More Thoughts on Phone Subsidies

Are handset subsidies worthwhile for business cap plans?

Last week I wrote an article looking at phone subsidies on consumer cap plans, with a view to providing a basic idea of whether getting a mobile phone on a plan was better or worse than buying it outright. This week I’m going to both simplify the process, and apply the same insights to business cap plans.

There are also a few things to bear in mind:

  1. Getting a handset on a plan is only a good idea if you need to be on a plan. I've seen people sign up to contracts just to get the phone, even though this costs considerably more in the long term. 
  2. It is generally safest to prioritise the correct plan over the desirability of the handset. Your handset savings will vanish very quickly if you exceed your cap, and suffer bill shock.
  3. Higher plans provide better subsidies for more expensive phones. Again, this should be obvious, but some people forget this. If you need to be on a high plan, you might as well get the best phone you can.

To review: the first thing you’ll need to do is work out the real value of the subsidised phone. To do this you’ll require four pieces of information:

  1. The phone you want;
  2. The cheapest reasonable cost of buying that phone outright;
  3. The plan that is most suitable for your needs, that includes that phone;
  4. The most similar plan that includes no phone.

With this information we can conduct a fairly meaningful comparison, and get it to the point where you can make a realistic choice, since it isn’t always just about the cost. Let’s apply that to some actual hardware and plans.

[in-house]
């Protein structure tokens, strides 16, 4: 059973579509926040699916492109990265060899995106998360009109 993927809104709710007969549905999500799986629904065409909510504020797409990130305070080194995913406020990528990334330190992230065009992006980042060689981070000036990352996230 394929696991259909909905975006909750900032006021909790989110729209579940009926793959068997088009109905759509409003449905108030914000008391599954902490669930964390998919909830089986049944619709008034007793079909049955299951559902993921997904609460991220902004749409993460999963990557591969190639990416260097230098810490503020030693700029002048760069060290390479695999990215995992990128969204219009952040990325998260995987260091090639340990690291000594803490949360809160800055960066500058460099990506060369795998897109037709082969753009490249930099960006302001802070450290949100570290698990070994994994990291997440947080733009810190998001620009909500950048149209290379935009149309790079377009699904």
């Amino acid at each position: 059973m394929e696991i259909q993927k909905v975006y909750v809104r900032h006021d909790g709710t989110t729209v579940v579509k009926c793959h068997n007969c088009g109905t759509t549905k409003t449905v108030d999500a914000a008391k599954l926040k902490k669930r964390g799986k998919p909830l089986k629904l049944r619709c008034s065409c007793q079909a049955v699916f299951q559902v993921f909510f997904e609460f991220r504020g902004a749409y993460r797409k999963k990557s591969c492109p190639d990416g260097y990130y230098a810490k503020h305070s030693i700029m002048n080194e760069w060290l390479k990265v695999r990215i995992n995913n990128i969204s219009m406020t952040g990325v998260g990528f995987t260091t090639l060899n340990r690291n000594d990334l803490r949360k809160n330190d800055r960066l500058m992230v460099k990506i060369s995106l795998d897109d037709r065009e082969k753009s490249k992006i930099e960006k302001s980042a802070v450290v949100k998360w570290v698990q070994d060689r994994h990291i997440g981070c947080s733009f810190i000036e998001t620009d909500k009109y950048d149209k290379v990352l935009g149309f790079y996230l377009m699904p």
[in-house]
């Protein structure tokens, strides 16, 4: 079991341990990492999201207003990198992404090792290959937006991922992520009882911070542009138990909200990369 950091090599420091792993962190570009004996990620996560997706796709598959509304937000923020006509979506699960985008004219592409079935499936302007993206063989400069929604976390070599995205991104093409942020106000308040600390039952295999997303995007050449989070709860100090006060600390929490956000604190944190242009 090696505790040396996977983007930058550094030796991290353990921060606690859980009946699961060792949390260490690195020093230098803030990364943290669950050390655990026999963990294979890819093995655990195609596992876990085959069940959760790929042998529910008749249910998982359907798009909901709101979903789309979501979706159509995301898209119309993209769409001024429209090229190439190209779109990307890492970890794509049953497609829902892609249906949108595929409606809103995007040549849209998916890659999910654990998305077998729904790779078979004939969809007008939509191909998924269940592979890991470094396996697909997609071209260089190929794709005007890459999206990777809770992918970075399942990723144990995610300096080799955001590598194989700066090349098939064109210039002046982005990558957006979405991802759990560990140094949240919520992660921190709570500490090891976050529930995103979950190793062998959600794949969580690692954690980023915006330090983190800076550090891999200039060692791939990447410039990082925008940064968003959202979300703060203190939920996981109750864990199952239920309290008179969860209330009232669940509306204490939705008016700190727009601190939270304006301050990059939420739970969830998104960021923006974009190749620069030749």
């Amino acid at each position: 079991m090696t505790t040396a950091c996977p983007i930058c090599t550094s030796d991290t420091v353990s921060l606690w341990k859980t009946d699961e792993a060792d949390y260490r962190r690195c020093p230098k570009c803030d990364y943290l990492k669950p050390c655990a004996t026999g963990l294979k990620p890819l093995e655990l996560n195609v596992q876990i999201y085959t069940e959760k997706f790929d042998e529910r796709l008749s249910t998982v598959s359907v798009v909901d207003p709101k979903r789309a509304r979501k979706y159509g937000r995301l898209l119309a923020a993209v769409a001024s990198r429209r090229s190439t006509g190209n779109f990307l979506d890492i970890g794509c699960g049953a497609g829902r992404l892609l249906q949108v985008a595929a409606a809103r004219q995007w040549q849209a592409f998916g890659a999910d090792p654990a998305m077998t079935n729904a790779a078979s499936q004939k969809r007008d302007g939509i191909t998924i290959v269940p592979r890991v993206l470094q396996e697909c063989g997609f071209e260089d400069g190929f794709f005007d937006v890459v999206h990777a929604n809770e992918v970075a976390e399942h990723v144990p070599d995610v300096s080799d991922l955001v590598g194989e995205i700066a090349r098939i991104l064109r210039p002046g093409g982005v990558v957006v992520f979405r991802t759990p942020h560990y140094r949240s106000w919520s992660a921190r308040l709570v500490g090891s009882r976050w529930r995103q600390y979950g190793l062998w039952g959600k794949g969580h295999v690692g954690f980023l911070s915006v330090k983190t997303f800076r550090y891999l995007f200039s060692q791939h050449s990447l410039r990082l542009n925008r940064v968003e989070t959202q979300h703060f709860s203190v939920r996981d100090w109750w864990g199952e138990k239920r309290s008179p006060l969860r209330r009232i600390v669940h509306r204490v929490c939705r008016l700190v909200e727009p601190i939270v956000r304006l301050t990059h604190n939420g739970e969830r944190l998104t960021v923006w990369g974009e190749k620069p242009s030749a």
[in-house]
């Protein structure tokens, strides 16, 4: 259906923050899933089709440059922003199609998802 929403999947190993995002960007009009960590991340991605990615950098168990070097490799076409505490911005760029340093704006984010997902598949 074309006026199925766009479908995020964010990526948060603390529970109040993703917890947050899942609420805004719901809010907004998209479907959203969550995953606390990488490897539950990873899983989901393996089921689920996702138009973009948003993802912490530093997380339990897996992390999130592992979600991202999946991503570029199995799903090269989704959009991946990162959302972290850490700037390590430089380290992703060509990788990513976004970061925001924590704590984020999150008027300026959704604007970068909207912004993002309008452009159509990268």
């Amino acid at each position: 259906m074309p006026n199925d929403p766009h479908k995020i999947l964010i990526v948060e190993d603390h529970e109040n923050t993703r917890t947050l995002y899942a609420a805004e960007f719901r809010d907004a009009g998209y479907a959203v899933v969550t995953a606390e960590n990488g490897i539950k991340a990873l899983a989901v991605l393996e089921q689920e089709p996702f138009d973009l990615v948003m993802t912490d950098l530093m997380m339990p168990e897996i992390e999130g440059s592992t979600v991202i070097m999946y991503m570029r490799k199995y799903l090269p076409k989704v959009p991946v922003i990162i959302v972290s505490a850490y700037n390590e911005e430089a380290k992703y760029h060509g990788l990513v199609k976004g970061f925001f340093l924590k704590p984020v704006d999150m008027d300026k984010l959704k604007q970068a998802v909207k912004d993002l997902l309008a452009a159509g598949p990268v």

Example 1.

  1. Let’s say you want an iPhone 5 16Gb (in which case you certainly aren’t alone).
  2. The cheapest you’ll pay outright for that phone is $799.
  3. Let’s also say that you’ve decided to go with Telstra, because you like their coverage and their mercifully animal-free advertising. You’ve decided that their $60 Business Performance plan is the right one for you, based on your call and data requirements. To get this phone on this plan costs an additional monthly contribution of $7, for a total of $67.
  4. However, if you were to purchase this iPhone from Apple outright, you could source the same plan from Telstra in a BYO version from Telstra for $50 per month.

Armed with this information we can say that the real cost of the subsidised iPhone 5 is $408. 

To derive this figure I took the monthly difference between the subsidised plan and the BYO plan ($67 - $50 = $17) and multiplied it by the length of the contract (24 months). Therefore the difference between the subsidised iPhone 5 and buying one outright is $391 ($799 - $408). (The subsidised phone will also be locked to Telstra, but can be unlocked free of charge. It isn’t rare for them to subsequently appear on Ebay.)

Example 2.

Let’s say you want the same phone, but you’re a much heavier user, and that some months you make a very large number of calls.

  1. You still want an iPhone 5 16Gb.
  2. The outright price is still $799
  3.  Due to your heavy and unpredictable usage, you require an unlimited plan, which on Telstra costs $130 per month. This phone costs no extra each month on this plan.
  4. However, this plan is also available in a BYO version for $100.

Using the above calculation, we can therefore say that the cost of the same phone on the higher plan has actually increased, to $720. This is only $79 cheaper than simply buying the phone from Apple.

How is it that going onto a much higher plan actually decreases the value of the subsidy? As I said at the top, the answer is that higher plans provide better value for more expensive devices. Each phone actually has a kind of ‘sweet spot’ in terms of a plan that provides the most valuable subsidy, and this will differ from phone to phone, and from carrier to carrier. I’ve used Telstra in these examples, but it holds true for every carrier (and Telstra is invariably the least generous when it comes to device subsidies).

There is another point to reiterate here, which is that it might seem on the face of it tempting to choose your plan based on achieving the optimum handset subsidy. I can tell you from long experience that this is almost never a good idea. You’re generally safer going on the plan this right for your usage. There are exceptions, but now that the golden age of the handset subsidy has passed these are growing much rarer. Always choose the plan that addresses your needs.